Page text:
I did manage off my mortgage, before the age of 40, with the help of my Cayman wages and pension but my emotional wellbeing suffered while I was there.
     
  4. bchuckle

    bchuckle New commenter

    I hear you, lindagray2.

    I'm also very glad I left. It never changes and never will.

    You're exactly right about wellbeing. If you're not tough or you don't really care, it'll break you.

    It's all just a shame, but there's too much to fix and expats should avoid at all costs.
     
  5. pompeii

    pompeii New commenter

    Cost of living is exhorbitant - have a look on one of those cost of living site to check prices.
    On the whole I have to unfortunately agree with most of what has been said here! However, everyone is different and you may find you enjoy it - some teachers do!
     
  6. bchuckle

    bchuckle New commenter

    I agree that some people adapt and love it. I can think of plenty of people who have been in the Govt system for years, but they long gave up trying to change anything - you just focus on you and your evenings and weekends.

    There's no doubt that things have gone backwards in the last couple of years and I hear that crime is certainly on the rise. With an election coming next year, there will be more uncertainty. It's likely a new Minister will come in and undo everything that has been set up over the last three years (which isn't much, to be fair).

    At the end of the day, there are nicer places and better standards of living to be had. I got bored really quickly of the same restaurants and bars and people, but I never got bored of the beach. There are some decent people in the system if you can find them, but there are less than there were, as people have and do leave and the replacements for UK teachers have tended to be from Jamaica where, generally, teachers have a less progressive and open approach to teaching.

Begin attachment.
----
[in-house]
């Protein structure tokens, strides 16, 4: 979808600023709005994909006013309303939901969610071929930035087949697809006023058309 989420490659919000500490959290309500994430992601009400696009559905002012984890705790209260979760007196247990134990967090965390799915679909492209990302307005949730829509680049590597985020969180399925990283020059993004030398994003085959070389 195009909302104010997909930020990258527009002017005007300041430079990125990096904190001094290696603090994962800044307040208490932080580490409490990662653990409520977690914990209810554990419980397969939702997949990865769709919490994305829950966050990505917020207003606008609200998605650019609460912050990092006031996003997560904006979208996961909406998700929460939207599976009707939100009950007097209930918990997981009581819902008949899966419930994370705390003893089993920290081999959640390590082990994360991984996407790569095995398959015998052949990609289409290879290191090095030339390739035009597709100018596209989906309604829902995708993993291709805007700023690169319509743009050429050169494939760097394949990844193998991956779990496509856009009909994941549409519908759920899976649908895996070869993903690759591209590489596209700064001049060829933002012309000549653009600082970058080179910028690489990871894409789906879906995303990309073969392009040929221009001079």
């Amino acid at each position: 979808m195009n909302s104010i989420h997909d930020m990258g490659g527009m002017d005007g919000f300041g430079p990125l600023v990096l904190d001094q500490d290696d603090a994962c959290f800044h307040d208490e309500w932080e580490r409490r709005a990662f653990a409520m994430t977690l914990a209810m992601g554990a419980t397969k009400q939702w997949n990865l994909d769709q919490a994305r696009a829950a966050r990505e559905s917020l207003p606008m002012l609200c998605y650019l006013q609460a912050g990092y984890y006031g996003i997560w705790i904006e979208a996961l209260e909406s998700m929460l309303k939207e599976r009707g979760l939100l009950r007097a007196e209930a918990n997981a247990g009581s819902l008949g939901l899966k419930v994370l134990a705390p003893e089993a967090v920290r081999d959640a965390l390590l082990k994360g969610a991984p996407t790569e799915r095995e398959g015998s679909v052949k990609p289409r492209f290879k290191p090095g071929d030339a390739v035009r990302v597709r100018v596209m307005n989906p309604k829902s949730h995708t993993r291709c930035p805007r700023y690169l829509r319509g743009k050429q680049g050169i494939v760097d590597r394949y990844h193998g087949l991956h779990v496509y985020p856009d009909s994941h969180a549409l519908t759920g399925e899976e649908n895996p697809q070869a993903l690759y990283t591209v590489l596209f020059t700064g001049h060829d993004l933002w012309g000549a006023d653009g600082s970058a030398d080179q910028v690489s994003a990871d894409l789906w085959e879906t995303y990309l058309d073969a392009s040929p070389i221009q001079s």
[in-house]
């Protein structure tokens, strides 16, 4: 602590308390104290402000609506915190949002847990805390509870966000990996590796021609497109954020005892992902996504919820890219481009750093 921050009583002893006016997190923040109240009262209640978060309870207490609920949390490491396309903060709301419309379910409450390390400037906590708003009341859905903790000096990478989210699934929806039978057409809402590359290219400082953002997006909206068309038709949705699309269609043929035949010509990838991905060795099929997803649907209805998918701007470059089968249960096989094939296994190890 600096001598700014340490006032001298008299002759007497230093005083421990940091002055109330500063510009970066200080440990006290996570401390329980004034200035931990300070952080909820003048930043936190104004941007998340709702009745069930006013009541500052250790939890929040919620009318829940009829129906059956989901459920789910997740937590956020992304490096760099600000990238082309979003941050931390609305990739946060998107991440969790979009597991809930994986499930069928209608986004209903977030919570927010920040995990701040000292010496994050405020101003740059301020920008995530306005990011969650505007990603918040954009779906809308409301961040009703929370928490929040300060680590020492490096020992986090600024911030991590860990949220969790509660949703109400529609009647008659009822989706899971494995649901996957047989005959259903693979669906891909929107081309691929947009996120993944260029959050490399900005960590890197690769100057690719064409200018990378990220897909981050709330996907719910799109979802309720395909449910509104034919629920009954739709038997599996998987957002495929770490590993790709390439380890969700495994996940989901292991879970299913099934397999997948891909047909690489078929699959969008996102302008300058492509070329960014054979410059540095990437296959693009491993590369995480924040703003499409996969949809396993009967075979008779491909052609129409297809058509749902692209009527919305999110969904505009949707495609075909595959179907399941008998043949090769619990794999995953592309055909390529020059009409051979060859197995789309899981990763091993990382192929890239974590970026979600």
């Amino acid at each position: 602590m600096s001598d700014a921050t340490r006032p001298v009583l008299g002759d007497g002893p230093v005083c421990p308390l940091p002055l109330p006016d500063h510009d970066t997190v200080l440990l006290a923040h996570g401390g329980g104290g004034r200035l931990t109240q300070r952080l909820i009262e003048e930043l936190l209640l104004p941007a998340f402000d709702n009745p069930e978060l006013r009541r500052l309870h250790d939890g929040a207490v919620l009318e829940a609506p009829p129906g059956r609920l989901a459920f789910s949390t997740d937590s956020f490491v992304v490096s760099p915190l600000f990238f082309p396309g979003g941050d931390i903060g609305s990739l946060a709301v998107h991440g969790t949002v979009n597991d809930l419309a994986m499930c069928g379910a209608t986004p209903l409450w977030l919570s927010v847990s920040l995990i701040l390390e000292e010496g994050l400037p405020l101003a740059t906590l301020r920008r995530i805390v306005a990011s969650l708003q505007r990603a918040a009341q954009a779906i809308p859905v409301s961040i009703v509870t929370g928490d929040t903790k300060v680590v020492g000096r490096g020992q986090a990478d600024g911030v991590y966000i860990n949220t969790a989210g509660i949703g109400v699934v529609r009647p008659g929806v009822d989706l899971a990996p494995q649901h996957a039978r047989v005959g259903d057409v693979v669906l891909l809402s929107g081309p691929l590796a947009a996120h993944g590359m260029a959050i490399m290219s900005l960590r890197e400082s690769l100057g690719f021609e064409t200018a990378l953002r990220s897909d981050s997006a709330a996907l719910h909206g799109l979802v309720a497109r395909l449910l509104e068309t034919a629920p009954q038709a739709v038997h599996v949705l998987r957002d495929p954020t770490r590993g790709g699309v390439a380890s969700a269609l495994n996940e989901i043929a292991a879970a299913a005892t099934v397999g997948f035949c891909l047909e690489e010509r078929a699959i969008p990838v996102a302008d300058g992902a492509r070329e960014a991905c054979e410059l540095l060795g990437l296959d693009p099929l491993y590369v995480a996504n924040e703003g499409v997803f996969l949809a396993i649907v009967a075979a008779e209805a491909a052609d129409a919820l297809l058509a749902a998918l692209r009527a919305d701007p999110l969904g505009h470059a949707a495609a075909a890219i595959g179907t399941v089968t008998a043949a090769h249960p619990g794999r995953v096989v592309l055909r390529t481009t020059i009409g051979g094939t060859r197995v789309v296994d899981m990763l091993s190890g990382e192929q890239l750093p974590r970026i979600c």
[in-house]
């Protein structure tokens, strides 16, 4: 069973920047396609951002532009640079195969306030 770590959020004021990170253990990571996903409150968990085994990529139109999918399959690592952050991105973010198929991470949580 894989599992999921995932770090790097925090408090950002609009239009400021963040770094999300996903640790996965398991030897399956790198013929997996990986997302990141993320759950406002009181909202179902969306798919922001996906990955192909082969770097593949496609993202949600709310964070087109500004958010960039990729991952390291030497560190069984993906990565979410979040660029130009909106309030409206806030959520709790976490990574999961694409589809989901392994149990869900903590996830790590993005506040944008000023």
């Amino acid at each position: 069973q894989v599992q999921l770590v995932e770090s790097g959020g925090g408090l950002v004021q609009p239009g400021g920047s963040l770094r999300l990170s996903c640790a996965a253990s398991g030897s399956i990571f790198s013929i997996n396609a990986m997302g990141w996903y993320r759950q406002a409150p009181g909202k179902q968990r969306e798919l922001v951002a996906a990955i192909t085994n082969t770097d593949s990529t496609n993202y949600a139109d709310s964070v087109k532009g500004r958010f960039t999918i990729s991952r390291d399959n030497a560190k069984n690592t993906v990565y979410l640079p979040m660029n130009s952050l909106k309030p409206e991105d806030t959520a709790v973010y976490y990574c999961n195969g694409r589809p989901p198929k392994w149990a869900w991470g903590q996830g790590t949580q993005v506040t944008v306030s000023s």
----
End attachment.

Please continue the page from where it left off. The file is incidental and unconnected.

7. liannajg

    liannajg New commenter

    emocall I'd be interested to hear what you found out and what you decided! I am in a similar position...
     
  8. beans83

    beans83 New commenter

    Hi I have been offered a job in a special needs unit. I have until Thursday (2dsys time) to make my decision. I'm very confused and feel I shouldn't take the job after reading this thread. I am a 32 year old Irish female.
    Thanks in advance for any advice.
     
  9. 576

    576 Established commenter

    SEN unit! I think there's only the one.
    Teaching in Cayman was no picnic. But I don't regret it. I met amazing friends, experienced life in a completely different place. I'm now in another country - without taking that leap to go to Cayman I may never have got this experience. It won't be easy but it's not all bad.
     
  10. beans83

    beans83 New commenter

    Thanks for the reply. What do you mean it won't be easy? Did you manage to save money there? Do you need a car or could you manage without one? Sorry for all the questions.
     
  11. 576

    576 Established commenter

    I mean some ex-pats think anywhere is better than home. There's still observations, performance management and on top of thatexpats are caribbeaneafelthat white expa
    Sorry, on phone.
    Caribbean teachers feel that white expat teachers are promoted more easily ( I agree) which can cause issues.
    Also many caymanians don't value education which means many playup inclass.
    Yes I saved but judging from whtsompost arlrwages are still at thelevelthey wW lesago. You definitely need acar.
     
  12. russellchild3

    russellchild3 New commenter

    It is everything they say a broken system, terrible managers not worth it.